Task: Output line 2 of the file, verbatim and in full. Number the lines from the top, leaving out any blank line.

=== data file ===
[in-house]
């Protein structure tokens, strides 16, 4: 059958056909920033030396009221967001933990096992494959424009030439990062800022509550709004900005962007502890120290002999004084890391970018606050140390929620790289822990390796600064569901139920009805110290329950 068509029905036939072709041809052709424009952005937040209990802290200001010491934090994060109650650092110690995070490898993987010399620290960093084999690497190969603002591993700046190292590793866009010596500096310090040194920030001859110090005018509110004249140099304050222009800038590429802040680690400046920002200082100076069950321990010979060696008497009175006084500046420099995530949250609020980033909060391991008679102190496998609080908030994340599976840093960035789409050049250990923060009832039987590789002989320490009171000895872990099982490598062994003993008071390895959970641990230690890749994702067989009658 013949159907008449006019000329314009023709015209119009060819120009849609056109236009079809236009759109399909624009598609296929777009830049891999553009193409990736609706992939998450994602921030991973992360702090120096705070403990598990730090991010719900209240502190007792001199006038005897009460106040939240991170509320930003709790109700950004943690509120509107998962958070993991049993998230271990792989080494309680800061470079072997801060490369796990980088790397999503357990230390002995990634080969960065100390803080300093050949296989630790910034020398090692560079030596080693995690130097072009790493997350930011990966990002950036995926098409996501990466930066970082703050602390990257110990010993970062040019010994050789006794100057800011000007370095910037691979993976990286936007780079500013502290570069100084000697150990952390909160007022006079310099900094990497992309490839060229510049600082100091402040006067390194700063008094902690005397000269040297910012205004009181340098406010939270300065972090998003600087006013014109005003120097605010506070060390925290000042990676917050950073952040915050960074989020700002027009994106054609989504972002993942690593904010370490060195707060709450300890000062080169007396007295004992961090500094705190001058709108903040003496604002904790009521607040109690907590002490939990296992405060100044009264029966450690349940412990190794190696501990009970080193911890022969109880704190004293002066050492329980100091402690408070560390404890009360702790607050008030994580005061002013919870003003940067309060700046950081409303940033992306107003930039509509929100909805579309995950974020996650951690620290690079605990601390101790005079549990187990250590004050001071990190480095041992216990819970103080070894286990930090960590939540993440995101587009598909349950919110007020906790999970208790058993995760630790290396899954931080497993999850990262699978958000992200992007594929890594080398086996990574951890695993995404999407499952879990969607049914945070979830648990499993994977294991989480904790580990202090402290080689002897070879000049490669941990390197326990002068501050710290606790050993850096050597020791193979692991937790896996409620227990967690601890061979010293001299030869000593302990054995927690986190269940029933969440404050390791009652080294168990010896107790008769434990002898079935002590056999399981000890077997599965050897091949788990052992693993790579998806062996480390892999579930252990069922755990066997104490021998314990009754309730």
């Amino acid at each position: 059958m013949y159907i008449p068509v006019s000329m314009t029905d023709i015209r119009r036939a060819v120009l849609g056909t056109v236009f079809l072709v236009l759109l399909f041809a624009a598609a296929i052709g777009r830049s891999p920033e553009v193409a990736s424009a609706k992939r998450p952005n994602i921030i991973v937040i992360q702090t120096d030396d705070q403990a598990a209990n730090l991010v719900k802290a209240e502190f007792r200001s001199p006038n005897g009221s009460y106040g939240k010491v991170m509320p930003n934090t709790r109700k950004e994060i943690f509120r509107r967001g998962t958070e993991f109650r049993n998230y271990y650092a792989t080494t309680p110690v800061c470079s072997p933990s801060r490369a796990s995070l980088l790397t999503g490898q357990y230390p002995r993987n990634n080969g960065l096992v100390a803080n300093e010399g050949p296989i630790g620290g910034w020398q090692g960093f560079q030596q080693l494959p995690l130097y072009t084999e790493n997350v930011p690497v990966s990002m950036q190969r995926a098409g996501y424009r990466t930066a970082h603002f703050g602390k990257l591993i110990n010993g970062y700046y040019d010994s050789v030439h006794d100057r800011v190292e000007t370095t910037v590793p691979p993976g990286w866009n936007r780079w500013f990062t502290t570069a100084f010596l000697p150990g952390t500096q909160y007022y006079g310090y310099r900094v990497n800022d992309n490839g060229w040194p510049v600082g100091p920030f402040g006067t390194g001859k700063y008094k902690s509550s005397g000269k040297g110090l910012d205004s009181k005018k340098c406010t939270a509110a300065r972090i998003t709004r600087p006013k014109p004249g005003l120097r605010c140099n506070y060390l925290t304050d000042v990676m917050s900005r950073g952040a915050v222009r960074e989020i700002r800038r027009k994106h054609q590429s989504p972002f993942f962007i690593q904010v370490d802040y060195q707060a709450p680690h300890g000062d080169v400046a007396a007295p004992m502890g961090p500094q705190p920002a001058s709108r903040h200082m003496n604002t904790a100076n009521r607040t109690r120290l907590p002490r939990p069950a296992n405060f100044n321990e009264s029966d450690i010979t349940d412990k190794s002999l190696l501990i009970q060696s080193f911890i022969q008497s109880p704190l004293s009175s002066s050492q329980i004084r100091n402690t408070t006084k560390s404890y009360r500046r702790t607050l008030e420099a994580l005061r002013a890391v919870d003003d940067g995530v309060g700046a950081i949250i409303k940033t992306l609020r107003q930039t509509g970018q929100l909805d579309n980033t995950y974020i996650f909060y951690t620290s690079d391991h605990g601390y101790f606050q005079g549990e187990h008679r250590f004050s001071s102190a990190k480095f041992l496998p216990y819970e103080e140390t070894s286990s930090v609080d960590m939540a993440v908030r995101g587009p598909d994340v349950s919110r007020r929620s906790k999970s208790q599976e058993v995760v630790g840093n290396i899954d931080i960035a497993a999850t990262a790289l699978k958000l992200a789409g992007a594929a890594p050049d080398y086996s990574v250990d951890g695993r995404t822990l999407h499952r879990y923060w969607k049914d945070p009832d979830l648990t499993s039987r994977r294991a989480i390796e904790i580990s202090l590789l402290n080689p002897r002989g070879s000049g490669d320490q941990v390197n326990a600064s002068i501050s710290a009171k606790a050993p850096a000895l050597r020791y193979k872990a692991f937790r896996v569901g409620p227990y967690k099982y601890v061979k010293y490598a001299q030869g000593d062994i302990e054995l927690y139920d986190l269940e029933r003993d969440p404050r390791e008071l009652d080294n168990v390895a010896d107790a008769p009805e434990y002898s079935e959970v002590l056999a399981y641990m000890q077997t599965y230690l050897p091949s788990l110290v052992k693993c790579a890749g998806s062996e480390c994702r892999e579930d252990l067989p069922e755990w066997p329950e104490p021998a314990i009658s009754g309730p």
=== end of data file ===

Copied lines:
């Protein structure tokens, strides 16, 4: 059958056909920033030396009221967001933990096992494959424009030439990062800022509550709004900005962007502890120290002999004084890391970018606050140390929620790289822990390796600064569901139920009805110290329950 068509029905036939072709041809052709424009952005937040209990802290200001010491934090994060109650650092110690995070490898993987010399620290960093084999690497190969603002591993700046190292590793866009010596500096310090040194920030001859110090005018509110004249140099304050222009800038590429802040680690400046920002200082100076069950321990010979060696008497009175006084500046420099995530949250609020980033909060391991008679102190496998609080908030994340599976840093960035789409050049250990923060009832039987590789002989320490009171000895872990099982490598062994003993008071390895959970641990230690890749994702067989009658 013949159907008449006019000329314009023709015209119009060819120009849609056109236009079809236009759109399909624009598609296929777009830049891999553009193409990736609706992939998450994602921030991973992360702090120096705070403990598990730090991010719900209240502190007792001199006038005897009460106040939240991170509320930003709790109700950004943690509120509107998962958070993991049993998230271990792989080494309680800061470079072997801060490369796990980088790397999503357990230390002995990634080969960065100390803080300093050949296989630790910034020398090692560079030596080693995690130097072009790493997350930011990966990002950036995926098409996501990466930066970082703050602390990257110990010993970062040019010994050789006794100057800011000007370095910037691979993976990286936007780079500013502290570069100084000697150990952390909160007022006079310099900094990497992309490839060229510049600082100091402040006067390194700063008094902690005397000269040297910012205004009181340098406010939270300065972090998003600087006013014109005003120097605010506070060390925290000042990676917050950073952040915050960074989020700002027009994106054609989504972002993942690593904010370490060195707060709450300890000062080169007396007295004992961090500094705190001058709108903040003496604002904790009521607040109690907590002490939990296992405060100044009264029966450690349940412990190794190696501990009970080193911890022969109880704190004293002066050492329980100091402690408070560390404890009360702790607050008030994580005061002013919870003003940067309060700046950081409303940033992306107003930039509509929100909805579309995950974020996650951690620290690079605990601390101790005079549990187990250590004050001071990190480095041992216990819970103080070894286990930090960590939540993440995101587009598909349950919110007020906790999970208790058993995760630790290396899954931080497993999850990262699978958000992200992007594929890594080398086996990574951890695993995404999407499952879990969607049914945070979830648990499993994977294991989480904790580990202090402290080689002897070879000049490669941990390197326990002068501050710290606790050993850096050597020791193979692991937790896996409620227990967690601890061979010293001299030869000593302990054995927690986190269940029933969440404050390791009652080294168990010896107790008769434990002898079935002590056999399981000890077997599965050897091949788990052992693993790579998806062996480390892999579930252990069922755990066997104490021998314990009754309730």